We’ve learned about UHD(Ultra High Definition) and when the right time to buy a UHD product and service is in the last posting. Today, let’s talk about how the TV terminal industry is getting ready for UHD and how the content production industry is growing, followed by how the network and the pay TV industry are doing lately. We’ll also take a look at quantum dot and OLED(Organic Light Emitting Diodes) which drew attention at CES 2015.
The Newest Marketing Keyword, All about UHD TV (Part 1):
How is the TV Industry Getting Ready for UHD?
First, let’s take a look at the terminal industry and their marketing strategy which are considered the most aggressive and advanced in the UHD field.
As far as I remember, TV manufacturers started using the term UHD in their marketing about a couple of years ago. Back then, they could differentiate themselves from the other TV providers by manufacturing large UHD units. Here at CES 2015, however, All TV providers had already adopted the UHD model as the new norm. They were already competing against each other for 8K UHD although the age of 4K UHD was only beginning, and the keywords they used to distinguish themselves by were quantum dot and OLED. Like this, all the new products being launched were based on UHD.
According to a market research firm Display Search, the sales of UHD TVs will grow dramatically, reaching 153% compared to last year. Some also say FHD (Full High Definition) will go through growth for the first time since it was launched in 2005. The bottom line is UHD TVs will spread through the market, but it’s going to take a while for them to replace up to half the entire number of TVs because people tend to replace their TVs every 7 to 8 years.
Though it’s not directly connected to this article, I’d like to introduce quantum dot and OLED which were both mentioned multiple times at CES 2015. Quantum dot, which was first introduced by Sony, is the technology that enhances color reproduction when applied to the pre-existing LCD. This means it still holds all the limits LCD used to have. In other words, it’s more of a technology that improves the existing products’ performance, than a future display technology.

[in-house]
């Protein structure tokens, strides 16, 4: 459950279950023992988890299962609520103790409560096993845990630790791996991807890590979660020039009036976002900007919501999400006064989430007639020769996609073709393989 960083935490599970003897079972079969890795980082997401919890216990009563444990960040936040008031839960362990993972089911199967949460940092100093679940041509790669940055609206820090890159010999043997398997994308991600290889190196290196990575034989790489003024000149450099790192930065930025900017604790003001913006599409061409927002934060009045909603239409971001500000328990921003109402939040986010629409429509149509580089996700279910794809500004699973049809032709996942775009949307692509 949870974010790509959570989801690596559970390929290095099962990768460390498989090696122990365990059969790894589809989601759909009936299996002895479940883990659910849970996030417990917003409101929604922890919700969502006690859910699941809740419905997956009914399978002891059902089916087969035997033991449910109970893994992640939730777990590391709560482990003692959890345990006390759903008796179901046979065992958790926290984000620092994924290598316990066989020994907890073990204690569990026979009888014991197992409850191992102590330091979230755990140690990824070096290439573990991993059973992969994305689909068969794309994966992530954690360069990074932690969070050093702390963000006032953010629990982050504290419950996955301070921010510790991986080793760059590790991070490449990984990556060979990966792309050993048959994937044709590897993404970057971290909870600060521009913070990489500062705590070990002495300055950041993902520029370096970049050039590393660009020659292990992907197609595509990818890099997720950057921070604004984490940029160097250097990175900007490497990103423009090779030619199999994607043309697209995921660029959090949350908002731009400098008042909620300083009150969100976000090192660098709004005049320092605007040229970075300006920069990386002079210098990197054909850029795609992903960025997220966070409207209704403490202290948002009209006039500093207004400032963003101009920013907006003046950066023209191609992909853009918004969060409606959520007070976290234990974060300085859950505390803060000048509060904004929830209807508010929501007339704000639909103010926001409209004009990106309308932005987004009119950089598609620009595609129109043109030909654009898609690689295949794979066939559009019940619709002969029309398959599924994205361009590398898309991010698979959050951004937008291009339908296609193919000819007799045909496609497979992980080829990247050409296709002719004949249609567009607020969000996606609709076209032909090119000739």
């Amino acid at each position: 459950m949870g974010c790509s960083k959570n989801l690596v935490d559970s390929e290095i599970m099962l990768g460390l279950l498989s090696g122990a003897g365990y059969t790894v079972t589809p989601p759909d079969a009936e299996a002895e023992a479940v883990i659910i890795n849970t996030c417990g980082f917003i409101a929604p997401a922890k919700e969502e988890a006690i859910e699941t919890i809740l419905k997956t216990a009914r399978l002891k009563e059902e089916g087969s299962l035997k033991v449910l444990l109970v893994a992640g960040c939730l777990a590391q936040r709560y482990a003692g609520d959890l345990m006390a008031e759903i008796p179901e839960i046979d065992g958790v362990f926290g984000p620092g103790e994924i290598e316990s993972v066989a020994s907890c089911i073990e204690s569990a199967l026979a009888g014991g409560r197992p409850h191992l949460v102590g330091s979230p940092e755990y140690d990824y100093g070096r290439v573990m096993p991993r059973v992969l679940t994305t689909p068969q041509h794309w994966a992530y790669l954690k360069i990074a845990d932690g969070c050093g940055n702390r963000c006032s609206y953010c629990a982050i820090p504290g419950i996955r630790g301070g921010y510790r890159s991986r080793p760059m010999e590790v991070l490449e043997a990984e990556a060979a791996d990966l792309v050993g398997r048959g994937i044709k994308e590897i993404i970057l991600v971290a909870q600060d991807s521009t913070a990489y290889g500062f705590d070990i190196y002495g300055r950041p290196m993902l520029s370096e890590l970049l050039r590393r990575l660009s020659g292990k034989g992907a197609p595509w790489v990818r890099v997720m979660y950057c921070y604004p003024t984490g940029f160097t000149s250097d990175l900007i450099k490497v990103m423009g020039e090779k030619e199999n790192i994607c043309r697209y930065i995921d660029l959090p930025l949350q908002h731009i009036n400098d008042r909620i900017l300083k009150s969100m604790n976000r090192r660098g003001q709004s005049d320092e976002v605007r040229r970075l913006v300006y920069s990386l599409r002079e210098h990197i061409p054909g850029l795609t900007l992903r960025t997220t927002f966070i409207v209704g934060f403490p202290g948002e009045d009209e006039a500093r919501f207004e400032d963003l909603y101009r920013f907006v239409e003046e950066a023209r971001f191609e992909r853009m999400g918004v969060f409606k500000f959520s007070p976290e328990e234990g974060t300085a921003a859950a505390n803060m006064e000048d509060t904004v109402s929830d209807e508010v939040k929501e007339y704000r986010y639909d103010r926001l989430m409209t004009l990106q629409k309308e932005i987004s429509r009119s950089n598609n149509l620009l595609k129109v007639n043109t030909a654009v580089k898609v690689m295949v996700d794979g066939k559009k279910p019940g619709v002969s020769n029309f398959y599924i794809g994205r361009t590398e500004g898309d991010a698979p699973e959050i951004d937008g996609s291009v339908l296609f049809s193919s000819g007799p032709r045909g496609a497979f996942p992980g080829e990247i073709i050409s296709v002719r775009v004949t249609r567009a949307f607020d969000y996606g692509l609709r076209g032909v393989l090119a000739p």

OLED is one of the technologies that LG Electronics marketed aggressively at CES 2015. This technology is much more like a new display technology with various merits compared to quantum dot. See the table below for more detailed information.
How is the Content Production Industry for UHD Getting Ready for the Change?
Let’s see how UHD related content production is going, then. In Korea, the terrestrial TV channels (MBC, SBS, KBS, and EBS) are currently producing 80% of all broadcasting content. This means they’re the ones to start working on UHD content production for the majority of people to enjoy UHD content. The problem, here, is that we don’t really know when and how much UHD content will be made in the near future.
I think another thing I should mention is the network (frequency), now that I brought up the whole issue of terrestrial TV. The Korea Communication Commission recently briefedthe president in a report about how to secure frequency in order to support UHD TV. The communication companies and pay TV industry, though, are strongly opposed to their plan. One reason is because the government usually distributes a 700MHz band to the communication networksaround the globe, and the Ministry of Science, ICT, and Future Planning also agrees with this. The other reason is because the rate of direct reception for terrestrial TV channels is only 6.8% in Korea. What they’re saying is that it’s very inefficient to distribute this high quality frequency for free when only 6.8% of people are going to benefit from this policy. I think it’ll take quite some time for the terrestrial TV channels to get frequency for UHD TV transmission because of this big dispute.